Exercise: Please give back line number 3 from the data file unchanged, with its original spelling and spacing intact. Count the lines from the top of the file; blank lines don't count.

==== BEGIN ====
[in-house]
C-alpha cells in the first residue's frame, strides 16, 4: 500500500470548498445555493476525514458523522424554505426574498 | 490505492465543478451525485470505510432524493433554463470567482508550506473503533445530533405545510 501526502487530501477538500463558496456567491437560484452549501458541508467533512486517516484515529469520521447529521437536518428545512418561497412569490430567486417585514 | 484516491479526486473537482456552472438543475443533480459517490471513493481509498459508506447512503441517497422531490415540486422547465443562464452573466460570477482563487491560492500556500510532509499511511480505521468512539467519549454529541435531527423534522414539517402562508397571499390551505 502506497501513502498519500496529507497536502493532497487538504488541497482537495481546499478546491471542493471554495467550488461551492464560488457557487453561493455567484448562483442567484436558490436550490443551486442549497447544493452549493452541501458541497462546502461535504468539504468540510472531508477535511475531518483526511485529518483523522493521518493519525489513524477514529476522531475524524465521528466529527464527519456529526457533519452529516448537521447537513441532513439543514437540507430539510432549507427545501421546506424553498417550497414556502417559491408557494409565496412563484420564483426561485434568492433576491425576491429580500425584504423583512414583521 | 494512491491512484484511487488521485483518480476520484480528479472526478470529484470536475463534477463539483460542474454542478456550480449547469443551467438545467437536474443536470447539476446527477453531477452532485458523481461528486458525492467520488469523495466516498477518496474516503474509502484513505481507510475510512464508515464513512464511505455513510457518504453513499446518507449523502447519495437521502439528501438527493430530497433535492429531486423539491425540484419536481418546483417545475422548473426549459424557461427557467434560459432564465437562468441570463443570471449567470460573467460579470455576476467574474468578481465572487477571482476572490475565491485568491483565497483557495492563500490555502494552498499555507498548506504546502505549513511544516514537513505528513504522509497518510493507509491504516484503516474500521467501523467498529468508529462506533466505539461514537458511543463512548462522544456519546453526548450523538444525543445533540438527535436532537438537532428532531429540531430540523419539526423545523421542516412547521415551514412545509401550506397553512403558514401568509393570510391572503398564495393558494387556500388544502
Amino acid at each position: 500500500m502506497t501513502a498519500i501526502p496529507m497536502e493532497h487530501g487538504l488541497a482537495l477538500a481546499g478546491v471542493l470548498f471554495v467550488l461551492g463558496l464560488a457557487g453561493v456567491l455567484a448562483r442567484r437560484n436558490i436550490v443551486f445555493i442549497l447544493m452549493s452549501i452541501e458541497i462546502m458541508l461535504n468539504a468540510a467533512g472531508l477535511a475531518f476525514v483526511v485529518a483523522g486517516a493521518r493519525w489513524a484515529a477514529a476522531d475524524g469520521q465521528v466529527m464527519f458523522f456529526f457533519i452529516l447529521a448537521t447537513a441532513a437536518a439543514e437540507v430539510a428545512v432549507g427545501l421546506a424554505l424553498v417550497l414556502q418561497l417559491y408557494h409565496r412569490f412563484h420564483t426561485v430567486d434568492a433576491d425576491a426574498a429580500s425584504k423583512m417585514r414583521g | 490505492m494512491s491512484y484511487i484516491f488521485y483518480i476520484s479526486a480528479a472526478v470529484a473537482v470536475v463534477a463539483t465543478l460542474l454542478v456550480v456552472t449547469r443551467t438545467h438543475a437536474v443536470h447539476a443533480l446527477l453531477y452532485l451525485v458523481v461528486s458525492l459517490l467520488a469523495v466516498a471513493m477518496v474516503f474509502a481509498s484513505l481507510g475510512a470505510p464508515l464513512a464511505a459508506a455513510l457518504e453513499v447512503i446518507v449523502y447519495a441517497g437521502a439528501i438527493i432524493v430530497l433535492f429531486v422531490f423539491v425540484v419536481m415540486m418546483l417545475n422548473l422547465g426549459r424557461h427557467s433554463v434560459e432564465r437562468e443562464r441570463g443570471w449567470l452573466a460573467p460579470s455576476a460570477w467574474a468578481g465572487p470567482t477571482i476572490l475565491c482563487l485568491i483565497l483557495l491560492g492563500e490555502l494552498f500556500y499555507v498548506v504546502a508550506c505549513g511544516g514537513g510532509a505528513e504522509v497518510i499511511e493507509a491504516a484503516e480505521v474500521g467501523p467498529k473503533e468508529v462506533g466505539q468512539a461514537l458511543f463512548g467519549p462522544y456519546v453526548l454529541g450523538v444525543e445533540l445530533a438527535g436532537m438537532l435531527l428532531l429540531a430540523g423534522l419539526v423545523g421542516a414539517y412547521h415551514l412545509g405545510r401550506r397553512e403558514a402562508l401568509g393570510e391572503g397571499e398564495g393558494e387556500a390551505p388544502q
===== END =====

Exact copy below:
Amino acid at each position: 500500500m502506497t501513502a498519500i501526502p496529507m497536502e493532497h487530501g487538504l488541497a482537495l477538500a481546499g478546491v471542493l470548498f471554495v467550488l461551492g463558496l464560488a457557487g453561493v456567491l455567484a448562483r442567484r437560484n436558490i436550490v443551486f445555493i442549497l447544493m452549493s452549501i452541501e458541497i462546502m458541508l461535504n468539504a468540510a467533512g472531508l477535511a475531518f476525514v483526511v485529518a483523522g486517516a493521518r493519525w489513524a484515529a477514529a476522531d475524524g469520521q465521528v466529527m464527519f458523522f456529526f457533519i452529516l447529521a448537521t447537513a441532513a437536518a439543514e437540507v430539510a428545512v432549507g427545501l421546506a424554505l424553498v417550497l414556502q418561497l417559491y408557494h409565496r412569490f412563484h420564483t426561485v430567486d434568492a433576491d425576491a426574498a429580500s425584504k423583512m417585514r414583521g | 490505492m494512491s491512484y484511487i484516491f488521485y483518480i476520484s479526486a480528479a472526478v470529484a473537482v470536475v463534477a463539483t465543478l460542474l454542478v456550480v456552472t449547469r443551467t438545467h438543475a437536474v443536470h447539476a443533480l446527477l453531477y452532485l451525485v458523481v461528486s458525492l459517490l467520488a469523495v466516498a471513493m477518496v474516503f474509502a481509498s484513505l481507510g475510512a470505510p464508515l464513512a464511505a459508506a455513510l457518504e453513499v447512503i446518507v449523502y447519495a441517497g437521502a439528501i438527493i432524493v430530497l433535492f429531486v422531490f423539491v425540484v419536481m415540486m418546483l417545475n422548473l422547465g426549459r424557461h427557467s433554463v434560459e432564465r437562468e443562464r441570463g443570471w449567470l452573466a460573467p460579470s455576476a460570477w467574474a468578481g465572487p470567482t477571482i476572490l475565491c482563487l485568491i483565497l483557495l491560492g492563500e490555502l494552498f500556500y499555507v498548506v504546502a508550506c505549513g511544516g514537513g510532509a505528513e504522509v497518510i499511511e493507509a491504516a484503516e480505521v474500521g467501523p467498529k473503533e468508529v462506533g466505539q468512539a461514537l458511543f463512548g467519549p462522544y456519546v453526548l454529541g450523538v444525543e445533540l445530533a438527535g436532537m438537532l435531527l428532531l429540531a430540523g423534522l419539526v423545523g421542516a414539517y412547521h415551514l412545509g405545510r401550506r397553512e403558514a402562508l401568509g393570510e391572503g397571499e398564495g393558494e387556500a390551505p388544502q